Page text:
Help Your Child Get Organized (page 2)
"This year it's going to be different." This sentence, uttered with a mixture of determination and hope, rings throughout homes across the country as the new school year starts. This year your child will get better grades, start his assignments earlier and, finally, get organized. And so you arm your child with notebooks, binders, pens and pencils, schedules and systems that should make all the difference. And now you've had your first parent-teacher conferences and some things don't seem to have changed at all.
We all have the best of intentions as we send our kids off to school. Our kids have the best of intentions too - no child wants to fail, and no student likes to be the one without her homework, textbook or completed project. And yet it seems sometimes that no matter how hard we all try, nothing changes: notebooks fall apart, homework get lost, long-term assignments are left for the last minute.
Why can't some kids stay on course?
Some of the most vital skills needed for success in school are not, for the most part, being taught in classrooms. Organization and time management are skills that lie at the heart of academic success for many students, and they need to be learned, adjusted and practiced. These are the skills that enable students to keep track of their belongings and assignments, both physically and mentally. As children enter middle school and classes become departmentalized, the challenges become even greater and the need for organizational skills becomes even more urgent. When a student misses the lesson on breaking down long-term assignments, or the required notebook setup doesn't match a student's learning style, the proper systems are not in place to support a student's academic success.
Children with learning issues
Children who have learning issues face an additional set of challenges. Students with attention difficulties tend to have trouble focusing on the details involved in an organizational system; kids with auditory processing issues often don't take in all of the information as it's being taught in school; and children with non-verbal learning disabilities or executive functioning issues may have trouble with sequencing, priorities and consequences, which are all significant components of organization. In fact, the steps involved in getting organized may seem like a burden rather than a tool - one more place to fail, one more obstacle between your child and success in the classroom.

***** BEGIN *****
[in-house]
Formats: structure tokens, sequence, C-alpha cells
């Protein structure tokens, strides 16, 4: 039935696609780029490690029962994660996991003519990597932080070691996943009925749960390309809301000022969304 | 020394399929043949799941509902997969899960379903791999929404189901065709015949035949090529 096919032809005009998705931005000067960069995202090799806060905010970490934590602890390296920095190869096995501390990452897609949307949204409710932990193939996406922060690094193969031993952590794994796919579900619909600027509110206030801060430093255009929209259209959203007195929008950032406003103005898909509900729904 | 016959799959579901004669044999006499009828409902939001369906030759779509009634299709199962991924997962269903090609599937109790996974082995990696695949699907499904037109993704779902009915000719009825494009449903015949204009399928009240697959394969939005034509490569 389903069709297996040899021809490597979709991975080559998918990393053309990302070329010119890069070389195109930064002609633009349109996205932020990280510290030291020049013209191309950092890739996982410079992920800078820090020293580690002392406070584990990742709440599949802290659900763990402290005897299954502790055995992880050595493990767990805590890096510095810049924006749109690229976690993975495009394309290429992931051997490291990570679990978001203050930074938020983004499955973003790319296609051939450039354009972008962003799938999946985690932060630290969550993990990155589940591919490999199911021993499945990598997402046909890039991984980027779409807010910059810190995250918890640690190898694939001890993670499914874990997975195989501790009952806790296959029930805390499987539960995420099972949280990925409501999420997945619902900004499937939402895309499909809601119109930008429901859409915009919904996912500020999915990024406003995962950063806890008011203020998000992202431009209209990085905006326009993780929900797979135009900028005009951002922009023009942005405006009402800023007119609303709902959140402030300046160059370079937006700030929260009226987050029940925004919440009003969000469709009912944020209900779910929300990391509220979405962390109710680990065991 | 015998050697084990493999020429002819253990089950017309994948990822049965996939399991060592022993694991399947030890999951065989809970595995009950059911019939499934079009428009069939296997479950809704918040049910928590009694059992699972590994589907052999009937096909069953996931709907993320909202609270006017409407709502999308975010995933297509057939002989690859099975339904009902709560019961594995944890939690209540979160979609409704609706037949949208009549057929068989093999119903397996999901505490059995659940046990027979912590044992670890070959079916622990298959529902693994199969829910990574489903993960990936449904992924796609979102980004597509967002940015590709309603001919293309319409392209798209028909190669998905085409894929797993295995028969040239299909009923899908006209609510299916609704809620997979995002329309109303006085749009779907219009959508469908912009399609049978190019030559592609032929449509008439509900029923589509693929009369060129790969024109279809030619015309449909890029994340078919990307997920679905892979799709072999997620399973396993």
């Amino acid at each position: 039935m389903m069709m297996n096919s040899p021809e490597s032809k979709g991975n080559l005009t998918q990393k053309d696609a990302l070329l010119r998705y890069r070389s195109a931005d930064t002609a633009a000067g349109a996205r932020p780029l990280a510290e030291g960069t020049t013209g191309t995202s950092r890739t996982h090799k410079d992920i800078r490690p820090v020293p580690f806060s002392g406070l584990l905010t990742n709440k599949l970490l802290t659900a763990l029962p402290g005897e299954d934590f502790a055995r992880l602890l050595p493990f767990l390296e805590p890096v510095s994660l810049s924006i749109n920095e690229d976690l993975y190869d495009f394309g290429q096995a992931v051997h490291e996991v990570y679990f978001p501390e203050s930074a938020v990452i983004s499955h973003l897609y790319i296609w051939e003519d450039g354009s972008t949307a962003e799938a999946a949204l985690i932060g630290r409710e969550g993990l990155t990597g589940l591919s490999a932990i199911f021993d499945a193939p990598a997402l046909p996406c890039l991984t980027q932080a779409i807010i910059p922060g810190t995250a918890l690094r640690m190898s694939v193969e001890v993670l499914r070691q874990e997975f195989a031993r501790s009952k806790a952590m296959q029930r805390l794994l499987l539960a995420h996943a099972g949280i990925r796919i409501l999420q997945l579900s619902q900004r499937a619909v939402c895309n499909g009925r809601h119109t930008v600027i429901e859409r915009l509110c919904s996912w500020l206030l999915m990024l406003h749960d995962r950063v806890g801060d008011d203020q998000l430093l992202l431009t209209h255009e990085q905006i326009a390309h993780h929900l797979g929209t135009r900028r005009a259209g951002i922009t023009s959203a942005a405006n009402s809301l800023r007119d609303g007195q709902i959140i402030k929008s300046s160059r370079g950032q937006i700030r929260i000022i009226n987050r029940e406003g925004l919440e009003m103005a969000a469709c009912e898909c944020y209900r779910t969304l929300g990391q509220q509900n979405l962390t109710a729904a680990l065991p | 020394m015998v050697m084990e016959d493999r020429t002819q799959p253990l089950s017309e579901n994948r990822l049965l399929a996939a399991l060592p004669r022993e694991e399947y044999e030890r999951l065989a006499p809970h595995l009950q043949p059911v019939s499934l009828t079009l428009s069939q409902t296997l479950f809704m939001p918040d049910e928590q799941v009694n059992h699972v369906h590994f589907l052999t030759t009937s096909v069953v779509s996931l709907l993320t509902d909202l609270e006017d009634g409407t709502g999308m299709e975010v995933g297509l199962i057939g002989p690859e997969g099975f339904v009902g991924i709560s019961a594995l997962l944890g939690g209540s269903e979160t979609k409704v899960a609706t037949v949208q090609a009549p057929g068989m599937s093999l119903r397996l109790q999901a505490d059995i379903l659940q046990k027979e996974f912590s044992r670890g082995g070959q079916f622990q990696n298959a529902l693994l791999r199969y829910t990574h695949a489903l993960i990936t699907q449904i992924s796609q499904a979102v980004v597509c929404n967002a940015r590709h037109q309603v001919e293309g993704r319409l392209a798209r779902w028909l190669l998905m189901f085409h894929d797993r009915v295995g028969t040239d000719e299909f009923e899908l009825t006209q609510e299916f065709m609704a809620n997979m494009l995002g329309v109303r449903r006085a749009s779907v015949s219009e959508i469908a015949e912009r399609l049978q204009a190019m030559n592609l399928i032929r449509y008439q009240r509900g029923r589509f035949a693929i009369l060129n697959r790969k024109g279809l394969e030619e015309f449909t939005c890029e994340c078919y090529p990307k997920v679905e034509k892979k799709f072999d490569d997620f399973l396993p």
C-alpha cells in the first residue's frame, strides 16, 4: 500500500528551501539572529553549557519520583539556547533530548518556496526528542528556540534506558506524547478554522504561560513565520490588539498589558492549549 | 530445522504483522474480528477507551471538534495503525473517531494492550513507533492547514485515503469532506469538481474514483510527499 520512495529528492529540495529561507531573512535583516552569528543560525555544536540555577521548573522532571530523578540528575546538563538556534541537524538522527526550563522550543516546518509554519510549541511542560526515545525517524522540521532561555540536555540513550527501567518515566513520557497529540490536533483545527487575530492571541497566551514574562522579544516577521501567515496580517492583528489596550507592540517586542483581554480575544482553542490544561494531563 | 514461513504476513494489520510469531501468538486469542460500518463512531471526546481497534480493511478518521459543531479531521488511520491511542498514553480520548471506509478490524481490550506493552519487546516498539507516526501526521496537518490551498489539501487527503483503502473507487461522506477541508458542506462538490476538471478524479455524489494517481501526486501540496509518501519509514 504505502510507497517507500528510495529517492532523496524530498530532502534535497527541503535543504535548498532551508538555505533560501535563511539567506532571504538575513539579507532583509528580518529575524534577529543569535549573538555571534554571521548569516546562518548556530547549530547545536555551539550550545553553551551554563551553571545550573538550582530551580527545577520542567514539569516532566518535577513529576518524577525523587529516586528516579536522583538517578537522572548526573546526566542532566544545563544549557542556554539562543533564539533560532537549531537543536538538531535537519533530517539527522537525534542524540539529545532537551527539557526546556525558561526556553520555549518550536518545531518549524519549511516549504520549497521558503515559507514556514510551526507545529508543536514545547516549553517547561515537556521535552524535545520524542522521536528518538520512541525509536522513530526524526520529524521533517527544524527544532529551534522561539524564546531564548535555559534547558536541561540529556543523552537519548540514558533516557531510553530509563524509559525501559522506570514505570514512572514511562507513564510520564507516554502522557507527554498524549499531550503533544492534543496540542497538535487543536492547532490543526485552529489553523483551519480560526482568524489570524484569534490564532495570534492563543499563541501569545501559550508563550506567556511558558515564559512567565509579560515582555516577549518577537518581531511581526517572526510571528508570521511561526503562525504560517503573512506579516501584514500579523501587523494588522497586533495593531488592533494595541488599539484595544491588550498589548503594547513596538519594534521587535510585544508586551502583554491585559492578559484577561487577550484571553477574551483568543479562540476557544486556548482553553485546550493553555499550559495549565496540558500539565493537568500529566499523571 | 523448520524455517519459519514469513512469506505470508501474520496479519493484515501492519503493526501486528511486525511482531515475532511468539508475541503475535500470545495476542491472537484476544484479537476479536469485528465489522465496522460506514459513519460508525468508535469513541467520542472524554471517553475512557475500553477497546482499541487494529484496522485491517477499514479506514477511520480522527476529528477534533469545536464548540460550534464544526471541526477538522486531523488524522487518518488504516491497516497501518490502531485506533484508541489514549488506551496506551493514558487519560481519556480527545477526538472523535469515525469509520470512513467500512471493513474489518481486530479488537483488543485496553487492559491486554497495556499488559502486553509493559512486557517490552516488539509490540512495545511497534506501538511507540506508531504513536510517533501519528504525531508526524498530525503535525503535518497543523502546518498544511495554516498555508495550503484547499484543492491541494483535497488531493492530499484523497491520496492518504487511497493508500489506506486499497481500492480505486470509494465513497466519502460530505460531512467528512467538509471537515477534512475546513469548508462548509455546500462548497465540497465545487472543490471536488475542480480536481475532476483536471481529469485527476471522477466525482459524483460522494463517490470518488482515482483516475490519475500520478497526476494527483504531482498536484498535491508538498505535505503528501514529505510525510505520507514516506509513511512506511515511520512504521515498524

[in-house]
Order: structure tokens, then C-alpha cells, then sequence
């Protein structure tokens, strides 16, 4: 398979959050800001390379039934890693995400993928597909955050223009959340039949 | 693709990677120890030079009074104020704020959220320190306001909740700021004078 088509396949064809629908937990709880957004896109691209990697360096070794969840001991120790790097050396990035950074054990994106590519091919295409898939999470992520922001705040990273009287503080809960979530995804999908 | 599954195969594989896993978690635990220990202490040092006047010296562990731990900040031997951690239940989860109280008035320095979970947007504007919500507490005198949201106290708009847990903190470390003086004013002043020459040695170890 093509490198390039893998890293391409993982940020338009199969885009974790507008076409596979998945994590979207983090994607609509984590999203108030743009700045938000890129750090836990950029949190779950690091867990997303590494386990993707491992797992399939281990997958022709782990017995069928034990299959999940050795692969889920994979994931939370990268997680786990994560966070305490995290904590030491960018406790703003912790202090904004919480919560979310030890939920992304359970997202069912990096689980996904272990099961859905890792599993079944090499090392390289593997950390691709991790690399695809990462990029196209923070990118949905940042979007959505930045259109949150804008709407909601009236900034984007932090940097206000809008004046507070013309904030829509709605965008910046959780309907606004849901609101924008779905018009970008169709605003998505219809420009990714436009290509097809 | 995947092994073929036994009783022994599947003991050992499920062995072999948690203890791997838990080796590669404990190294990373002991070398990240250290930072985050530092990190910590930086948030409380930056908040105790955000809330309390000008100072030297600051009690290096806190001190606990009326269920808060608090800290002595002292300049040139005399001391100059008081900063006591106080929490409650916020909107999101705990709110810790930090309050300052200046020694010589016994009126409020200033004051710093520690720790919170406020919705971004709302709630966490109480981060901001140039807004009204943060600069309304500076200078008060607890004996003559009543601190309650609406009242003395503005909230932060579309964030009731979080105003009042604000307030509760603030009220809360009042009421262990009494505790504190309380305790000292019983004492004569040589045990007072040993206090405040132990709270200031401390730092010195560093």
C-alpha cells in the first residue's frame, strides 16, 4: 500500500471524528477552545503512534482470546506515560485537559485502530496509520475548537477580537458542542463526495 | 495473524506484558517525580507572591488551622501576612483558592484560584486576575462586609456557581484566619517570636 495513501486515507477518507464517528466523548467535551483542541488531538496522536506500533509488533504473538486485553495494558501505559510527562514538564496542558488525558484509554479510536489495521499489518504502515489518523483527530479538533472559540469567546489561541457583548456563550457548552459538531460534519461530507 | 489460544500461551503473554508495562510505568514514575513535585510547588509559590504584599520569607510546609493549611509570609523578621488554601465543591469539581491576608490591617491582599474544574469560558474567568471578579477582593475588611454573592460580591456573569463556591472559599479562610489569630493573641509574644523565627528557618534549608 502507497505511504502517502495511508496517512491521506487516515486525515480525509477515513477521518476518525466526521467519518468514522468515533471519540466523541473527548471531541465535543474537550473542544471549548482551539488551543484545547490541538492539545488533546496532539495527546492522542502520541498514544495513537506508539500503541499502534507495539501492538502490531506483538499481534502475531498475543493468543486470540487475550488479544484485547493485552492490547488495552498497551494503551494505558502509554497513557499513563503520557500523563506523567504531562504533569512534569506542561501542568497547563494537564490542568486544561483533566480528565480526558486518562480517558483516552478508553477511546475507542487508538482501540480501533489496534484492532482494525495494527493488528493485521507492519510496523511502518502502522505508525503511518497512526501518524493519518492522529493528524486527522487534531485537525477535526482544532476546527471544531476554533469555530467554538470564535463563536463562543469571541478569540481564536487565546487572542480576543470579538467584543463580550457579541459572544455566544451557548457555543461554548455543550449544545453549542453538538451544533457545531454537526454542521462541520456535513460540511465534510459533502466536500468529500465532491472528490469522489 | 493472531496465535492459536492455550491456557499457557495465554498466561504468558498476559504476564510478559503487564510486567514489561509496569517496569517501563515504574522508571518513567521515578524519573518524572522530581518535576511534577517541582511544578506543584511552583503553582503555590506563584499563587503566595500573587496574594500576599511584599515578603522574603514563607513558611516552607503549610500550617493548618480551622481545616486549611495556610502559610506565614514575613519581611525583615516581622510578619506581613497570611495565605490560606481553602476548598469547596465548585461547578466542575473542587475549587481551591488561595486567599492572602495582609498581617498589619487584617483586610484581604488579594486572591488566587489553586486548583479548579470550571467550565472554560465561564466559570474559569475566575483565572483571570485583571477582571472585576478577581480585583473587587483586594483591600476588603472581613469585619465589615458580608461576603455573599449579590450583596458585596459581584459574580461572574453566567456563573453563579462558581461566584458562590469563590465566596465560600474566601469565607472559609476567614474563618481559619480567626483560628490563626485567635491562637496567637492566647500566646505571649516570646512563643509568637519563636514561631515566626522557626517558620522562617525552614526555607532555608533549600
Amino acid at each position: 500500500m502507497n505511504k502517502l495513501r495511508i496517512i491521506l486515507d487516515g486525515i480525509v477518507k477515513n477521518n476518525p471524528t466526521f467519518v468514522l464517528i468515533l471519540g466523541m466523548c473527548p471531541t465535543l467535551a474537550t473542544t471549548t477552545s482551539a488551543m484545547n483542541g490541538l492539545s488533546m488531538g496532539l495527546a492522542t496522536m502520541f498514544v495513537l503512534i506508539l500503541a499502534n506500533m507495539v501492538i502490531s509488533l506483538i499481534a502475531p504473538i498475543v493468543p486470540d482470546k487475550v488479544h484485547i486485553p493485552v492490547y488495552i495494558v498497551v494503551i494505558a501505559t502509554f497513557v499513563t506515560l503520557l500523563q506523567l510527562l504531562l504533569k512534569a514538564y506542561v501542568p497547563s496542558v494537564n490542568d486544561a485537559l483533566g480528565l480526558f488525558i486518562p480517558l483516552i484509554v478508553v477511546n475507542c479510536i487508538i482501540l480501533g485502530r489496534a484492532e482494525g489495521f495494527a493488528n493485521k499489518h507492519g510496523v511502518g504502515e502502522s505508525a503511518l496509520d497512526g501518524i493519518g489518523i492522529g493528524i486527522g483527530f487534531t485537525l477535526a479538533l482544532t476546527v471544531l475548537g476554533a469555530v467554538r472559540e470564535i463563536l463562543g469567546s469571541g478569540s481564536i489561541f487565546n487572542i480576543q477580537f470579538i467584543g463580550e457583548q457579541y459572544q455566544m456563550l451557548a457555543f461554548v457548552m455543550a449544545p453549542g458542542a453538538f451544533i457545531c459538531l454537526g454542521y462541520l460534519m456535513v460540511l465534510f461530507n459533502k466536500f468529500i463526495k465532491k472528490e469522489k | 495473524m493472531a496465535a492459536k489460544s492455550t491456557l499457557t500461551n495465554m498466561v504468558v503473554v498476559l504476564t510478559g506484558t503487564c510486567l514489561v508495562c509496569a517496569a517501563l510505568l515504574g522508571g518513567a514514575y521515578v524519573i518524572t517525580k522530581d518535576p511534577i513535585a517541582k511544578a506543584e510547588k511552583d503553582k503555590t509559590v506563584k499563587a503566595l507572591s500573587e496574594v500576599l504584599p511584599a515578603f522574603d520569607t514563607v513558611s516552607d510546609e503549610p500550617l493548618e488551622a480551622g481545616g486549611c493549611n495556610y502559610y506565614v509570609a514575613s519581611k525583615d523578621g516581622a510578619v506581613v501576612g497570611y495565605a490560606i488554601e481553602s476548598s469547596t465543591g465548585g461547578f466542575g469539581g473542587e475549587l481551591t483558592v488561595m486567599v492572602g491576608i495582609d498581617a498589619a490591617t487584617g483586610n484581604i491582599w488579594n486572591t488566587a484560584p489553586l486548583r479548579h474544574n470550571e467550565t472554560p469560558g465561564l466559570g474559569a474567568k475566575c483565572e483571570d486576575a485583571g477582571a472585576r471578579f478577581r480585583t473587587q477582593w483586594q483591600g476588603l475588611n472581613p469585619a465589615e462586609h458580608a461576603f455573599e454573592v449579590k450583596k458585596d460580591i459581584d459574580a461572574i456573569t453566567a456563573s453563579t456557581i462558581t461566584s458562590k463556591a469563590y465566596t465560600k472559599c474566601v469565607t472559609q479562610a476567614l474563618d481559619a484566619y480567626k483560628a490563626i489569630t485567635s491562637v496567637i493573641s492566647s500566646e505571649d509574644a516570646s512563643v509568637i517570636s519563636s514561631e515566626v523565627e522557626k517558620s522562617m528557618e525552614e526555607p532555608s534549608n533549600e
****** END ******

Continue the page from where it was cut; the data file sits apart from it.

When I was growing up, organization actually became my coping mechanism. My (undiagnosed) dyslexia left me feeling like a failure, and facing that failure five days a week, six hours a day, was so painful that I shut down. I learned to look like I was paying attention in class while I had in fact completely vacated the room mentally. The only way I could survive was by being extremely organized, by having control over the few things I did understand in the classroom. But students today live in a world in which even staying organized is more challenging that it was when we were in school.
Among the factors that contribute to the organization problem are the rapid development of technology that has vastly increased the amount of paper that comes across students' desks; greater pressure to succeed academically and get into college, which makes kids feel they have no room to make mistakes; changes in family structure and living situations that have led to more unsupervised homework time and more places for kids to leave their homework; and crammed schedules, both curricular and extra-curricular, which result in greater workloads and less time for homework. With students facing all of these obstacles, what can parents expect to accomplish by introducing a few simple organizational tools? Plenty.
What parents can do
By helping your child create her own systems to keep track of her work and her workspace, you are laying the foundation for success in school and beyond. The process itself is a wonderful way to let your child experiment with decision-making, trial and error and learning to trust one's own instincts. It's also a great opportunity to create a non-academic component within your child's school experience that can be relieved of the pressure of grades and judgment. It's an arena where she can find success and build on it. As she sees results in school and at home she will discover the value of the tools and find the encouragement to continue.
Recognize the signs of disorganization
The overall areas you will want to address can be broken down into three categories: organization at school, organization at home and time management. Your child's already been in school for about a month, which means you may have a sense of what's working and what's not working. Some students will have lost half of their supplies and a number of notebooks, textbooks and/or assignments; others will be carrying backpacks crammed with paper that never made it out of the bag to either be completed or handed in; still others will have forgotten about quizzes, tests and assignments or missed appointments they'd known about for weeks. Many students will exhibit all three signs of disorganization. Your job is to pick one area and guide your child through the process of creating a new system that will work for her.
Reprinted with the permission of the NYU Child Study Center. © NYU Child Study Center.
Washington Virtual Academies
Tuition-free online school for Washington students.
- Coats and Car Seats: A Lethal Combination?
- Kindergarten Sight Words List
- Child Development Theories
- Signs Your Child Might Have Asperger's Syndrome
- 10 Fun Activities for Children with Autism
- Why is Play Important? Social and Emotional Development, Physical Development, Creative Development
- The Homework Debate
- Social Cognitive Theory
- GED Math Practice Test 1
- First Grade Sight Words List